What do the 2001-2002 TUS data say about tobacco use?
The data tables listed here provide examples of the type of information that researchers can obtain from the TUS. They are based on analyses of the 2001-2002 TUS-CPS data file. These tables are also provided in the PDF file, Representative Survey Findings (PDF, 138 KB).
Table 1: Smoking Status - Percentage Estimates (95% Confidence Intervals) of the US Household Population, 18 or older, by Demographic Subgroups.
Table 2: Percentage Estimates (95% Confidence Intervals) of the 18+ population living in households in which cigarette smoking is not allowed, and working in environments in which smoking is not allowed.
Table 3: Attitudes toward smoking in public places -- Percentage Estimates (95% Confidence Intervals) of the US household population, 18 or older, who believe that public areas should be smoke-free.
Table 4: Percentage Estimates (95% Confidence Intervals) of cigarette quitting and quit attempts in the US household population, 25 years and older.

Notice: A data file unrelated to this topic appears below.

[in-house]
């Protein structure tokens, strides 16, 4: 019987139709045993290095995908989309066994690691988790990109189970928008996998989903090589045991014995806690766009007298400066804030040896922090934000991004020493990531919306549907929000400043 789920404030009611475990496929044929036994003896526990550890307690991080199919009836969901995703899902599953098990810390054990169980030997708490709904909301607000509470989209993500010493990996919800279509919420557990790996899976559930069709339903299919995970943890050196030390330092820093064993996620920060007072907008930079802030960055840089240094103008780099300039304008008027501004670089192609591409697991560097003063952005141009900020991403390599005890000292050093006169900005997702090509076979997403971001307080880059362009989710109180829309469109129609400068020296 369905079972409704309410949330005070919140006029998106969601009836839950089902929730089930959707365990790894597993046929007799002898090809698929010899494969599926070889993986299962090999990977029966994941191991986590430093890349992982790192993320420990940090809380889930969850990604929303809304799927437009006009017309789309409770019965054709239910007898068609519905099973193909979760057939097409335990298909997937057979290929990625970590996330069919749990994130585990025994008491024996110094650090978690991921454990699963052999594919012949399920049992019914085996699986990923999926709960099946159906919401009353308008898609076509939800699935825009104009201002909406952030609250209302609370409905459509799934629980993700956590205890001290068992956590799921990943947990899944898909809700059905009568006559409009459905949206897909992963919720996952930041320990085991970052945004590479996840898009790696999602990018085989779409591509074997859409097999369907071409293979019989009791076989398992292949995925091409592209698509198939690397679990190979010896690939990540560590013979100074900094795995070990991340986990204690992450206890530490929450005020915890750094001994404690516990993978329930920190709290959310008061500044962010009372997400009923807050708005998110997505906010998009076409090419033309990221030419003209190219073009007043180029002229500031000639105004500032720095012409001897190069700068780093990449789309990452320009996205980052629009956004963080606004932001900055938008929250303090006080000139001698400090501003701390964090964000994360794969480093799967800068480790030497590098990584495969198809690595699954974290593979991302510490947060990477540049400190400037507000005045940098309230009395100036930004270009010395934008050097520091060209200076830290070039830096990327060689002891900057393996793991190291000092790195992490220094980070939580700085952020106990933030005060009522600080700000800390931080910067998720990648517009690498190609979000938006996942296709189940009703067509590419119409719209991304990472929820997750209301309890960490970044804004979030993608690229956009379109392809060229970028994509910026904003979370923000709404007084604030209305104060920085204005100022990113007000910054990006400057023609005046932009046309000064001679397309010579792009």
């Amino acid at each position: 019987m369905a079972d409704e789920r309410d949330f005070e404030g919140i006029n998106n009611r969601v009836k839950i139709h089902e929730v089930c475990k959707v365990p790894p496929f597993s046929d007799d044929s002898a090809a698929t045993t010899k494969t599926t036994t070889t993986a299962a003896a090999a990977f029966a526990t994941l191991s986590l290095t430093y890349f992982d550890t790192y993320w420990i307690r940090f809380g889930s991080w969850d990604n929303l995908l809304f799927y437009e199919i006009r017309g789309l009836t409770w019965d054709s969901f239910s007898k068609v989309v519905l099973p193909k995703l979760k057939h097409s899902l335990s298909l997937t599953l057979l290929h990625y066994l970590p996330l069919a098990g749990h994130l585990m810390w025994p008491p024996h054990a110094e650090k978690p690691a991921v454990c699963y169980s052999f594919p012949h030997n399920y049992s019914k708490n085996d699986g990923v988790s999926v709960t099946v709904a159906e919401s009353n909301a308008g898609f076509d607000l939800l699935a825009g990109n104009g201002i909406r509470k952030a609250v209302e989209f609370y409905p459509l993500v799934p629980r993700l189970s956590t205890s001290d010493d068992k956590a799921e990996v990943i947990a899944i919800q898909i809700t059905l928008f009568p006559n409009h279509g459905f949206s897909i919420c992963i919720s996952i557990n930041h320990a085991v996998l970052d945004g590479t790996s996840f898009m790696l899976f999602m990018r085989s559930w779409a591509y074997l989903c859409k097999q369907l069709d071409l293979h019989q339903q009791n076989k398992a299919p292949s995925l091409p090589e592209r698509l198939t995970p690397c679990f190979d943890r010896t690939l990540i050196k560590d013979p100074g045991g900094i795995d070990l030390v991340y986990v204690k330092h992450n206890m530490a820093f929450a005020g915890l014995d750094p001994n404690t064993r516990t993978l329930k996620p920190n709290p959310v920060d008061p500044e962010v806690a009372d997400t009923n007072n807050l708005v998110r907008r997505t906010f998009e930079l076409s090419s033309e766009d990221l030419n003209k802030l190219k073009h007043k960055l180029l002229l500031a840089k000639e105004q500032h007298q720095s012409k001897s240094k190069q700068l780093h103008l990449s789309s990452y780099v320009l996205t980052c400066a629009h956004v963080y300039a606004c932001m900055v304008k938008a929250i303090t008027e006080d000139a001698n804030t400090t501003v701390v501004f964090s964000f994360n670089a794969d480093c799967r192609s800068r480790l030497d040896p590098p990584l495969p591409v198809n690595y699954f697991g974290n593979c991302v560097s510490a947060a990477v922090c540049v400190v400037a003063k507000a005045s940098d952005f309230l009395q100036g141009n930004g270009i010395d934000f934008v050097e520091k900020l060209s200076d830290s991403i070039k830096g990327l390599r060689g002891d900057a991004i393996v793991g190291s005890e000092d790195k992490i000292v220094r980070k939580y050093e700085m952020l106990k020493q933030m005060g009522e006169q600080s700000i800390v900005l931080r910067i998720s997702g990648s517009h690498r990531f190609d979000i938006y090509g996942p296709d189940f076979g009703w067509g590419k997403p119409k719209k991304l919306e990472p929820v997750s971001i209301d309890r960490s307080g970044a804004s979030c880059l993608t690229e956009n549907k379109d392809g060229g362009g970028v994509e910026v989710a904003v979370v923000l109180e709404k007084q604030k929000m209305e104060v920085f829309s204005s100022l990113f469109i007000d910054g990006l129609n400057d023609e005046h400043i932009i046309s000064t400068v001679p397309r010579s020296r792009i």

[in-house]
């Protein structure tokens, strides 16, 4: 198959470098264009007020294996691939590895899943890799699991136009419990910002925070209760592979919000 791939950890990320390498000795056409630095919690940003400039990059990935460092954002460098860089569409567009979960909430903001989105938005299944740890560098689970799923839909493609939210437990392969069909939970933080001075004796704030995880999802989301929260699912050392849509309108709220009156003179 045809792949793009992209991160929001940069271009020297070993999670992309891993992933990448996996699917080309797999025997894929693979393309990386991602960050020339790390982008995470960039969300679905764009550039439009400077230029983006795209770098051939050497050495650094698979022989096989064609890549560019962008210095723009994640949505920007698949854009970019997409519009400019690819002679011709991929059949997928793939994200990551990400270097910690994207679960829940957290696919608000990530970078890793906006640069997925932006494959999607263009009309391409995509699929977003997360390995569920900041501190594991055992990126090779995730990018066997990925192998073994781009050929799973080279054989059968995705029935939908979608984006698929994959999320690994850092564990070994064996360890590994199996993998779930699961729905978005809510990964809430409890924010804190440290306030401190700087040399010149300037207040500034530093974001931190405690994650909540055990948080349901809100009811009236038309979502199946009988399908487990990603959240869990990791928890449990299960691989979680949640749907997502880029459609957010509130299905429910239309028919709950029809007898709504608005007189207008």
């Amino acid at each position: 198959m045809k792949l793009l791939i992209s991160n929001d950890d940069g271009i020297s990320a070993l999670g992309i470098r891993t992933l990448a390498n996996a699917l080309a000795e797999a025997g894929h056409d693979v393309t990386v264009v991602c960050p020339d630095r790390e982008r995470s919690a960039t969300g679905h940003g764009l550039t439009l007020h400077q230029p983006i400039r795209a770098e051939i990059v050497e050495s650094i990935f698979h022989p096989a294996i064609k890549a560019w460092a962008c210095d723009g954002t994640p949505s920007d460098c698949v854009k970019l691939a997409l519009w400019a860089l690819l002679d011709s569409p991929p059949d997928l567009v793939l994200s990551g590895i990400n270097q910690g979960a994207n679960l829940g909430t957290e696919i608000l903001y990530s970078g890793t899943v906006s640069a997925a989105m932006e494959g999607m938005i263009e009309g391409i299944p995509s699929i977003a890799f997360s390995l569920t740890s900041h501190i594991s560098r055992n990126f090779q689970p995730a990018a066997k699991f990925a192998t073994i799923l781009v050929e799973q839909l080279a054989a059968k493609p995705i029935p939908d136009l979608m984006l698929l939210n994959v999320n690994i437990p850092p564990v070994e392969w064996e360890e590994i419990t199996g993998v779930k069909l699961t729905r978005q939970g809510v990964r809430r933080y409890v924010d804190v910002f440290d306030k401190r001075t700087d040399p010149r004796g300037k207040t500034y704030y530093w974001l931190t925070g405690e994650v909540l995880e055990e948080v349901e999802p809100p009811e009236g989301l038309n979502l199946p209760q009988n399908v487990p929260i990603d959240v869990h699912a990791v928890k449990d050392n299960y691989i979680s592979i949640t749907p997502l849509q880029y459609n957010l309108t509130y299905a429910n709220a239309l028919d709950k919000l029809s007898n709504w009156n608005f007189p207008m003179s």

When using these tables, please note that:
- Several federal surveys are used to track tobacco usage in the US population, each with slightly different assessments. These tables are examples of analyses of the 2001-2002 data file that are available from the Census Bureau.
- Tables 1 through 4 contain simple parameter estimates (percentages), and measures of variance in the form of confidence intervals. These confidence intervals were estimated using replicate weights. Alternative estimates of variance and confidence intervals can be made for simple analyses using Attachment 17 of the 2001-2002 Tobacco Use Supplement File (PDF) of the US Census Bureau Technical Documentation. Replicate weights necessary for more complex analysis such as regression or analysis of variance are available from NCI.
Last Modified: 11 Apr 2014